• Implicit meaning. It's not all just getting rid of stuff; abstraction requires amplifying essential test elements. Imagine a test that says "apply a fine of 30 cents on a book checked out December 7 and returned December 31." Why those dates? Why that amount? If we challenged you to tell us the rules that govern the outcome of this test, you'd likely get them wrong. A meaningful test would need to describe, in one manner or another, these relevant concepts and elements:
    • books are normally checked out for 21 days
    • Christmas--a date in the 21-day span following December 7--is a grace day (i.e. no fines are assessed)
    • The due date is thus December 29
    • December 31 is two days past the due date
    • Books are fined 20 cents for the first day late and 10 cents for each additional day.
    • 30c = 20c + 10c
    (Consider that each of these concepts could represent a separate unit test case, and that this detailed scenario represents more of an end-to-end test case.)
    A unit test that requires you to dig through code to discern the reasons for its outcome is wasteful.
You could easily survive without our list of test abstraction smells--and figure out on your own what to do about your tests--as long as you keep one thought in your head: "My goal is to ensure that each unit test clearly expresses its intent, and nothing else, to the next person who must understand this system behavior."

The 4 Ts of Engaging Management

Teams self-organize and self-direct, so much of the Taylorist views of what a manager can do seem to not apply at all. What is the working arrangement between an agile team and their manager?

  • Time (schedule) - As a steward of the schedule, a manager needs to know where the teams' effort stands--are they behind or ahead the expected schedule? Does the release need to be delayed or de-scoped? The manager is best positioned to communicate issues and evaluate the larger impact to the organization.  When the schedule needs change, we find that your chance of success is greater the earlier the matter is communicated to management. While human nature may lead one to avoid delivering bad news, it is usually better to share problems with people who are in a position to help.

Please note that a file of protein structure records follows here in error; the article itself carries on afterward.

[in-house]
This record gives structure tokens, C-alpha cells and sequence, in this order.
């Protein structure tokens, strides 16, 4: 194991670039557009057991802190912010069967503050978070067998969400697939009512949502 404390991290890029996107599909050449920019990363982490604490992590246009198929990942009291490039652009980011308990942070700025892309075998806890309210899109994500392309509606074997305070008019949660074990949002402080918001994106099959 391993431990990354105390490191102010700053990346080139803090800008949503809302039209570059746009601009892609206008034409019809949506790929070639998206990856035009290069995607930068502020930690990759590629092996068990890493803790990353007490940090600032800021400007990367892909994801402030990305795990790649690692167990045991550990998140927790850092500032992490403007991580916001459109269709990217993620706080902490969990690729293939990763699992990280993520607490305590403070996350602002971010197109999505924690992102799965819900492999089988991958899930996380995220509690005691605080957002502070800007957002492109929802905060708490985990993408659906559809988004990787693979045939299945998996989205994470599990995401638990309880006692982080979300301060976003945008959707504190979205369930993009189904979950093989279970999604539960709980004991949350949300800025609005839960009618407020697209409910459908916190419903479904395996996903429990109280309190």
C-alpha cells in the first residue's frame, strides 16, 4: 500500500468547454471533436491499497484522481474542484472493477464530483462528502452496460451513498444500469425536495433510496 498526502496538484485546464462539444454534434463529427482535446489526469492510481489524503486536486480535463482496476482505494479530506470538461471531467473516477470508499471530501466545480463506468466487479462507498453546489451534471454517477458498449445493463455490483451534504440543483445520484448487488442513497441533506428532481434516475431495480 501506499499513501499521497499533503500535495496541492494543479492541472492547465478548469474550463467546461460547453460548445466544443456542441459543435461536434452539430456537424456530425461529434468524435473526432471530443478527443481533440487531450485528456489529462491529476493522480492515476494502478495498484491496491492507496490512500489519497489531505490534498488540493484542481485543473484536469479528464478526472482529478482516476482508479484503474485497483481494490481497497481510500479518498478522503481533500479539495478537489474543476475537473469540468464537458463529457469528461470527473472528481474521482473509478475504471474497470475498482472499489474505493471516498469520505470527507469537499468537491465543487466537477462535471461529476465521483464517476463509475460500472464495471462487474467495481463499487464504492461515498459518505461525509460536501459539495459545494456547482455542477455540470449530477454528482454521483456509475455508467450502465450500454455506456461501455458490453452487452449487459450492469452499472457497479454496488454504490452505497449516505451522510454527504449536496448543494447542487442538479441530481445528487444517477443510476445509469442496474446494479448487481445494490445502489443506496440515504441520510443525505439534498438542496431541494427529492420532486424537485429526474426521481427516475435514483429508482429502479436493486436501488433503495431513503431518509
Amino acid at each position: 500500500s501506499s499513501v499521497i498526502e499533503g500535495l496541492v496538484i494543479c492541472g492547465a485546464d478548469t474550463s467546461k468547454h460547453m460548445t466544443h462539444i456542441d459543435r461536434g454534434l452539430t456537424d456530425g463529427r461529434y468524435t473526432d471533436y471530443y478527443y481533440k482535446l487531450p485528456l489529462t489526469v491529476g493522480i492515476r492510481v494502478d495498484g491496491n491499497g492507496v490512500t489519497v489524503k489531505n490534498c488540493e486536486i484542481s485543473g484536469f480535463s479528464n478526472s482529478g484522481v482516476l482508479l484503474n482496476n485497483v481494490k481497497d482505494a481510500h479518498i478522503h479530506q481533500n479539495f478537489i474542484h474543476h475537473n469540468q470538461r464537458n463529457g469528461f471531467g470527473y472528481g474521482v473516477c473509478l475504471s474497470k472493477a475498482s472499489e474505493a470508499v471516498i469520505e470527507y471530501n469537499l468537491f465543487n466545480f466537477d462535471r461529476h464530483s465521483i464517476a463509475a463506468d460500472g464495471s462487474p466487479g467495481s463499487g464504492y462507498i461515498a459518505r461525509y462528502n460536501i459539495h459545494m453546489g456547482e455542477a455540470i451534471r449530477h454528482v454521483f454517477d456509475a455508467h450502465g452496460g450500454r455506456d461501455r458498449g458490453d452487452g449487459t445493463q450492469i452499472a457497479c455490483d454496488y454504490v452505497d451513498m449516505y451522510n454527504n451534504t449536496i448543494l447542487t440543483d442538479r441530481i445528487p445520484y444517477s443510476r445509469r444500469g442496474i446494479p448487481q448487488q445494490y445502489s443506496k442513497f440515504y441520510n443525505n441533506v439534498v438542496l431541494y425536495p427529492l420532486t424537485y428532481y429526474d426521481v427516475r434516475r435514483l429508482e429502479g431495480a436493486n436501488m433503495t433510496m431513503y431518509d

• Talent (talent pool) - A manager may bring in additional talent in the form of trainers, consultants, staff augmentation contractors, or new employees. Sometimes having an eLearning course, a visiting expert, or a short-term consultant can make a huge long-term difference in the team's technical proficiency.
    A manager may change hiring criteria to bring in the kinds of developers that will help the team to work in a more fluent and productive way.
    Likewise, a manager can remove or reassign a team member who just isn't working for the current team. These kinds of issues require coordination with HR and possibly even legal representation, but are a good use of your manager's time. See also Robert Sutton's research on maintaining a productive workplace.
  • Target (direction, goals) - Agility (strictly defined) is the ability to change direction gracefully. Sometimes a change of technology or target audience can greatly improve a product's chance of being accepted in the market. Additionally, agile teams would rather face failures early when they're inexpensive (fail fast) than have hopeless projects run on until resources are exhausted. Any a significant change in direction, whether cost-saving or value-creating, will need to involve management.
  • Treasury (funding) - There are times that spending a few hundred or a few thousand dollars can make the difference between the team working fluidly versus struggling and slogging along. Is your biggest need for a distributed build product? A better build server? An alternative testing tool? A local version control server? More reliable intranet? A better library or framework? A minor hardware upgrade? An online training course?
When a problem can only be solved using one or more of the 4Ts, then it is clearly a management problem. Make use of your manager's sphere of influence to improve the team's chance of success.

Agile supports the empowered, competent team. The team should own their problems and push forward with solutions and data-based decision-making.  On the other hand, a team can hardly be called "resourceful" when their management assets go unused. Remember that the manager is a member of the team, and often managers pride themselves on problem-solving.

For problems in the gray area where some solutions are purely technical, it may be wise to involve management in triage. You would be surprised how many times teams have struggled with a work-around only to find that a manager would have been happy to solve the problem outright through his contacts and resources.

In your next retrospective, consider adding solution category called "take it to management." See if it helps your velocity over time.